Benjamin Franklin famously remarked that nothing in this world is certain but death and taxes. But what would Franklin have said about the tax gap, the difference between the amount of tax due to the federal government and the amount taxpayers actually pay?
This year it’s likely to approach $300 billion, or nearly 15% of federal revenues. All told, as many as 30% to 40% of Americans won’t pay all of the taxes they owe in 2011. ...
Much of the gap is the result of good faith mistakes by taxpayers — no surprise given the mind-numbing complexity of the tax code. But some significant part of the disparity is the result of intentional evasion, non-payment, or underpayment. The question is why. Why are so many Americans willfully and flagrantly violating our tax laws?
The issue is a complex one, but a few key factors can be identified. One is that the norms associated with the duty to pay taxes are surprisingly weak. ... In the case of paying taxes, lots of people apparently believe it’s not morally wrong to fail to pay what’s owed. Suspicion of taxes is deeply rooted in our national psyche, going back to the Boston Tea Party of 1773 and the Whiskey Rebellion of the early 1790s.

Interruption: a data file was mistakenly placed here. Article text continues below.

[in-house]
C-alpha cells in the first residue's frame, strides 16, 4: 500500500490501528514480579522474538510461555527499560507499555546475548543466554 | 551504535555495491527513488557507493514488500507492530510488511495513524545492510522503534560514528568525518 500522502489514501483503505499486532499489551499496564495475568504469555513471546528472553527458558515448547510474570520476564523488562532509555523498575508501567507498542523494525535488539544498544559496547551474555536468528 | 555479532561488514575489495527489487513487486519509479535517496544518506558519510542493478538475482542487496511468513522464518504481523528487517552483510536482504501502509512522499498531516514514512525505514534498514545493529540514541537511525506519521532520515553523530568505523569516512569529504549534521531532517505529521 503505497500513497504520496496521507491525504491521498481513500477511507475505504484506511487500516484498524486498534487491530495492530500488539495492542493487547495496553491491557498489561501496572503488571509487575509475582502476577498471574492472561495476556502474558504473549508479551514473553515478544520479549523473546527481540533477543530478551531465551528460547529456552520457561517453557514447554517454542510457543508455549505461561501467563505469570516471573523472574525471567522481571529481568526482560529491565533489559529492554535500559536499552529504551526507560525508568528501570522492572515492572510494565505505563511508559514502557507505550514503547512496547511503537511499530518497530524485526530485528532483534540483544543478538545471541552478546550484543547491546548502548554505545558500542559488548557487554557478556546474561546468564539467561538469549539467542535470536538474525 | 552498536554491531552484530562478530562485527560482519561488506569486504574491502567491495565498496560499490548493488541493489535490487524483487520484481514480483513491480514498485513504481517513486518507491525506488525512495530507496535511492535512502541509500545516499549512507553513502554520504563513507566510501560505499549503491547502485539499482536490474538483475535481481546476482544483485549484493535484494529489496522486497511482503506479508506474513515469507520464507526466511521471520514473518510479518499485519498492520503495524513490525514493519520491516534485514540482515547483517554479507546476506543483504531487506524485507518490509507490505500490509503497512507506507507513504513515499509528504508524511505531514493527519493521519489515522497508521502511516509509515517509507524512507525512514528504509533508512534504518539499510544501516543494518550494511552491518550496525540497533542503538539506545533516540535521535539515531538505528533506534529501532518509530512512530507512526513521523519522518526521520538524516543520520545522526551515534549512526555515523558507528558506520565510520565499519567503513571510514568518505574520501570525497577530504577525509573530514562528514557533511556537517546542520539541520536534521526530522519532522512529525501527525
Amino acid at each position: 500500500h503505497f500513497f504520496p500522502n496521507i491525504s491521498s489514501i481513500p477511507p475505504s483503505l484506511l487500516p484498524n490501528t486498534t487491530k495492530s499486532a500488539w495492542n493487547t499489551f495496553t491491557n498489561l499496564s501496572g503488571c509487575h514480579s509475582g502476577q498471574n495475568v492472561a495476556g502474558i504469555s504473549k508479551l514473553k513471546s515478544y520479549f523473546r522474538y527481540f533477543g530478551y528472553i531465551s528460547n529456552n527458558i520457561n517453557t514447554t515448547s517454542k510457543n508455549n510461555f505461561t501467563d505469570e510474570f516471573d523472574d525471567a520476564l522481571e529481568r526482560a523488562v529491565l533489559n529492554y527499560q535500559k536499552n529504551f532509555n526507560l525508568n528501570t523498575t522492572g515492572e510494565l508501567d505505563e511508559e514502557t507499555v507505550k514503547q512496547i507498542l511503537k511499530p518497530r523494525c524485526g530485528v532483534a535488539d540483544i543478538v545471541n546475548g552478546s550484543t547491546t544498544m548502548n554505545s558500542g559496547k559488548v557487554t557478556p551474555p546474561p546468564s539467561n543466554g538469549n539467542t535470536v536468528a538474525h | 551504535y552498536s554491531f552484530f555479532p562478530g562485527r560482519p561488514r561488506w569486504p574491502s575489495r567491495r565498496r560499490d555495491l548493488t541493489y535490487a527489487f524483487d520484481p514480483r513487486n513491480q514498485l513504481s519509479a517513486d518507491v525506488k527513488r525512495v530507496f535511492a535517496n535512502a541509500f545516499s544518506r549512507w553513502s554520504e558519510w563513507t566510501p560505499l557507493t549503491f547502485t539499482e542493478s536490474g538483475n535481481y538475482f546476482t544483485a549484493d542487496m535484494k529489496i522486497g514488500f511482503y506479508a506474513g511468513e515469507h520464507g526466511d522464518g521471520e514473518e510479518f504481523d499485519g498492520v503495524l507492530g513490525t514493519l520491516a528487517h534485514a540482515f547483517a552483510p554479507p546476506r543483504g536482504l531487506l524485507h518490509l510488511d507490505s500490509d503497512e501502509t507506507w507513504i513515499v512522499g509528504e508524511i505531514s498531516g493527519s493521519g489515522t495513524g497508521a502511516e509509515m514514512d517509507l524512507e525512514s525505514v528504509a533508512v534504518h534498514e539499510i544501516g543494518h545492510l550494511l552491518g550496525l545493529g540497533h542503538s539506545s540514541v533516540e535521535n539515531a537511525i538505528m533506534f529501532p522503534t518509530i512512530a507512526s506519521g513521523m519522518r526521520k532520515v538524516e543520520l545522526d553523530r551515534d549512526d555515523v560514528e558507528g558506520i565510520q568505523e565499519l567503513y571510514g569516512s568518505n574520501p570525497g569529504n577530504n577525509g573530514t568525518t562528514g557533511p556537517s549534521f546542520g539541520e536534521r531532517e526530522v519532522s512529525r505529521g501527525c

In the current political climate, taxes have been so demonized that many citizens regard taxation itself as wrongful. And if people believe that taxation itself is wrongful, then it would seem to follow that such people would also believe that the failure to pay taxes is not wrongful.
There is also a widespread belief among many citizens that others in the community — both their neighbors and their leaders — are failing to pay the taxes they owe. ... If people really believe that “everyone else is doing it” – that everyone else is failing to pay the taxes they owe — it’s no wonder they think it’s okay for them to do the same thing.
Many also believe that the tax code is unfair and that tax revenues are being used for unwise purposes. ... In such an environment, it’s not surprising that some people would believe that non- or under-payment of taxes is not only not wrongful, but is actually justified.
Perhaps the most significant factor that explains the yawning breadth of the tax gap, however, is that our system of enforcing the tax laws is inadequate and uneven. According to the IRS’s Citizen Oversight Board, the agency is so understaffed and underfunded that it simply can’t keep pace with increases in tax evasion. Less than 2% of all returns are ever audited, and only a tiny fraction of tax evaders are ever subject to criminal investigation or prosecution.
As we face yet another April 15 deadline, we should resolve to create a tax system that is fair enough both in its substance and in its enforcement that more citizens will feel an obligation to pay their taxes.